In the coming years we will continue to have less money and will have to make sure we spend it where the need is greatest and where we know it will make the biggest difference. We want to make sure local people get good outcomes from their services and we understand that it is the quality of the service that matters to local people, not who provides it.
Our focus will be on
- Understanding what matters most to local people and finding the best, most efficient way of meeting their need.
- Making a difference for the most vulnerable children, young people and adults.
- Providing the infrastructure and services that keep the county moving and working.
- Making decisions that take account of the long-term, as well as immediate challenges.
- Finding the best, most efficient way of delivering services. If someone else can do a better job or make the money go further, then we should make use of their skill and expertise.
Helping communities help themselves
The Council is at its most effective when it is helping people to live successful lives as independently as possible and helping communities to help themselves. We believe giving power to local people gets better results and better value.
- Give individuals more say about the services they receive and the support they receive.
- Empower communities to do more themselves and giving them the tools they need for community action.
- Recognise that some areas need more help than others and that, with a little support, they can get their ideas off the ground.
• Work with communities and partners to build their capacity so that they can do more for themselves.
There’s so much to discover and enjoy here in Gloucestershire, from the great outdoors to arts and culture, sports and socialising, to fine foods and great shopping. And as well as being the gateway to the South West, we’re well connected to the rest of the country and within easy travelling distance of London, so whatever you’re looking for, you’re sure to find it here in Gloucestershire.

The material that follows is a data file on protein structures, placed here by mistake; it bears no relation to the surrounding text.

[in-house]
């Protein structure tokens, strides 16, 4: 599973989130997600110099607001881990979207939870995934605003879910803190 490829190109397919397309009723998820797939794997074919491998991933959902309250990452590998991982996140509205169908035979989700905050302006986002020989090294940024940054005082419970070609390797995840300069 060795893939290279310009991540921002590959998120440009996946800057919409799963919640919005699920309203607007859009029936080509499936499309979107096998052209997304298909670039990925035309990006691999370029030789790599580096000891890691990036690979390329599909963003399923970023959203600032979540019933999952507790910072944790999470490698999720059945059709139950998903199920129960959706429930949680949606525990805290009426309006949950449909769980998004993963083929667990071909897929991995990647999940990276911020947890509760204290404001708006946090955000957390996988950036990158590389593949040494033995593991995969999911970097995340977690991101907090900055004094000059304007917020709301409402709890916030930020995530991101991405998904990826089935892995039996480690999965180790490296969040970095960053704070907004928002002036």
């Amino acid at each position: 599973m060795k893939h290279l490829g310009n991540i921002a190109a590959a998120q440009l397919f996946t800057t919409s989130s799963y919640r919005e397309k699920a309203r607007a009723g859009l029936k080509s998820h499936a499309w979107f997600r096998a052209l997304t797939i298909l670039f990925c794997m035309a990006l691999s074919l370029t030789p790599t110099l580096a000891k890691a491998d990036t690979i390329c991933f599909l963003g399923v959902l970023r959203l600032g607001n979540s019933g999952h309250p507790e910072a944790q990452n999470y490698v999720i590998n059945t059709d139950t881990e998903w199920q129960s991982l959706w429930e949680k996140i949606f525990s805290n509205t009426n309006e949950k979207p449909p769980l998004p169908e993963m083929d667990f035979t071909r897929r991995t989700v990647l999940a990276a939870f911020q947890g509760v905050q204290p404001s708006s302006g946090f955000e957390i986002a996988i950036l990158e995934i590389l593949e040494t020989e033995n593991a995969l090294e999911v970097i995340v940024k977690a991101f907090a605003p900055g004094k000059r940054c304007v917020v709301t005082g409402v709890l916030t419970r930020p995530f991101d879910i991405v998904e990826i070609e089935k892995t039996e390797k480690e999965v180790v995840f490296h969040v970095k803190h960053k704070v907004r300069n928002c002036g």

Over half of Gloucestershire’s 1025 square miles have been designated as areas of outstanding natural beauty, including parts of the Cotswolds, the Wye Valley and the Forest of Dean. When you venture out into the countryside you’ll find no end of beautiful villages, picturesque hamlets and tranquil countryside.
Diverse towns and cities
Gloucester, the county town, has plenty on offer and is everything you’d expect from a
vibrant, multi-cultural British city. It’s also home to one of the finest medieval buildings in the country; the breath-taking cathedral which has also formed the backdrop of many scenes in Doctor Who and Harry Potter films. From the Victoria Docks to the array of restaurants and shops at Gloucester Quays, the city is a unique blend of historic charm and modern attraction.
Cheltenham is the county’s cultural heart, resplendent with its celebrated Georgian architecture and world-renowned festivals of literature and music. The famous race course is home to the Gold Cup.
Stroud is home to an awarding-winning Farmer’s Market, while Cirencester is a
beautiful town in the heart of the Cotswolds.
Thanks to excellent road, motorways and rail links, London is just two hours away and the cities of Birmingham, Bristol and Cardiff are even closer.